Bestselling Book Makes for an 'Almost Laughably Bad' Movie

Critics pan Ron Howard's 'Hillbilly Elegy' as out of touch
By Arden Dier,  Newser Staff
Posted Nov 13, 2020 11:17 AM CST

Hillbilly Elegy, the bestselling memoir from JD Vance about the struggles of poor white communities, was heralded as a must-read for understanding the political divide in America upon its release in 2016. Hillbilly Elegy, the new movie adaptation from Netflix, written by The Shape of Water's Vanessa Taylor and directed by Ron Howard, is "a different animal, and a startlingly terrible one," writes Alissa Wilkinson at Vox. Four killer takedowns:

  • It's "possibly the worst movie I've seen in years," writes Wilkinson. "It is distractingly Hollywoodified, a rich person's idea of what it is like to be a poor person." Performances by Glenn Close and Amy Adams "feel bizarrely theatrical." "'Aren't these people crazy?!' it seems to be saying, 'How exotic! And yet, they're humans just like you and me!'" Wilkinson writes. "It strips out Vance's sociopolitical commentary entirely."
  • To say that it's a rich person's version of what poor people experience "may be giving it too much credit—even a rich person would note how other factors like race and politics keep these cycles going generation after generation," writes David Fear at Rolling Stone. "It's merely poverty-class cosplay, a pantomime of what people derisively call 'white trash' triumph and tragedy being sold as prestige drama."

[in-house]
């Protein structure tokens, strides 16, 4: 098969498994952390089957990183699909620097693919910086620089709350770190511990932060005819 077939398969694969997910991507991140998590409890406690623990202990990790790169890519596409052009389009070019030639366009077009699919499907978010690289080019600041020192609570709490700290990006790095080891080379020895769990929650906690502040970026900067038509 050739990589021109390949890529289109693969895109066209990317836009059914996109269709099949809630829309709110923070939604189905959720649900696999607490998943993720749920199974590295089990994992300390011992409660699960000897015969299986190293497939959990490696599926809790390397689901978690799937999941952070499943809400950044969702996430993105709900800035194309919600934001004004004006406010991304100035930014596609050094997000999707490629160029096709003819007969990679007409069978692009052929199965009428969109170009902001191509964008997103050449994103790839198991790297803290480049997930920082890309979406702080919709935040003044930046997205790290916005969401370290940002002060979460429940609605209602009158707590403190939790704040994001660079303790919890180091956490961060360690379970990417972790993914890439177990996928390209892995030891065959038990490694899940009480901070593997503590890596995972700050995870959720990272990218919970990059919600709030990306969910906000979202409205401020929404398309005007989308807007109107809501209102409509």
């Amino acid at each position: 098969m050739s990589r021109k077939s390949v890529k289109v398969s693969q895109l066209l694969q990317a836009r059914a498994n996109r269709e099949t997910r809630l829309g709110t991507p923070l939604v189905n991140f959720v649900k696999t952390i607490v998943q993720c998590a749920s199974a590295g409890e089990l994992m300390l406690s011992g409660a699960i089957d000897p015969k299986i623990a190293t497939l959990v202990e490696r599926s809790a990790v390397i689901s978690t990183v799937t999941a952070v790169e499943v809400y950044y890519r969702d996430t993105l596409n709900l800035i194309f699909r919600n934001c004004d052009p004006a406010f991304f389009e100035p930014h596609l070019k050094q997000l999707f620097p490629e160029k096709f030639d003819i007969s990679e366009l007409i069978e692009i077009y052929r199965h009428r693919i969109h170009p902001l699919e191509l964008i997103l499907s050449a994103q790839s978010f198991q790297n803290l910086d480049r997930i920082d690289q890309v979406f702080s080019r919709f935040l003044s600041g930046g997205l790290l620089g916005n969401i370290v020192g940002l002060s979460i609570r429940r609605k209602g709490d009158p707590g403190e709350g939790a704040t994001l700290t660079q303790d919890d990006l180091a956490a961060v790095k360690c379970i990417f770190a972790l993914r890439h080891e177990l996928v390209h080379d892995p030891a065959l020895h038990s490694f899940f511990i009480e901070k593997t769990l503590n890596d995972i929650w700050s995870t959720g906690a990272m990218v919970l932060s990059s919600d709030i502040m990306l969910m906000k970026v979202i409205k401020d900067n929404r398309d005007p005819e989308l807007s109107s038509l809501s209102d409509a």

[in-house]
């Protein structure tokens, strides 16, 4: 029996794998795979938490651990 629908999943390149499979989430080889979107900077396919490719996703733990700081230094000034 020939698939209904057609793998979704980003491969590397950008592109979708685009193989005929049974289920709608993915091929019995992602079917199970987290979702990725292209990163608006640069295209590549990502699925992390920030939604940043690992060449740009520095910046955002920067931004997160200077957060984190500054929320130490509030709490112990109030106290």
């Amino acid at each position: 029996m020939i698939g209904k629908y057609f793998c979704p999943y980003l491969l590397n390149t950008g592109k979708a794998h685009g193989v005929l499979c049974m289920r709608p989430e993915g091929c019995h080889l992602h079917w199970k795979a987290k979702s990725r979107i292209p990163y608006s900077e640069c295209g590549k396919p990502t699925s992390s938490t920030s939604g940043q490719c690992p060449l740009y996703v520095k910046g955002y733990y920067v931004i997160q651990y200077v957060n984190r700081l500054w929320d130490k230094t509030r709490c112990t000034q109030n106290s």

• It's "almost laughably bad," according to Michael O'Sullivan at the Washington Post, who gives the film 1.5 stars out of four. He notes the film seems to suggest that Vance, a Yale Law School graduate, was successful because he was a persistent, self-sufficient anomaly. "Yet those same values don't seem to have saved many in his family—or, frankly, the larger Rust Belt community."
  • Clarisse Loughrey also takes issue with the film's notion that what separates Vance's fate from that of his mother's, a heroin addict, "is purely down to personal choice." It exposes "a filmmaker who thinks that a positive outlook alone can fix the world," Loughrey writes at the Independent. And "in the hands of serial sentimentalist Ron Howard, Hillbilly Elegy feels sickeningly irresponsible."
The film is screening in select theatres now. It will be released on Netflix on Nov. 24. (More movie review stories.)

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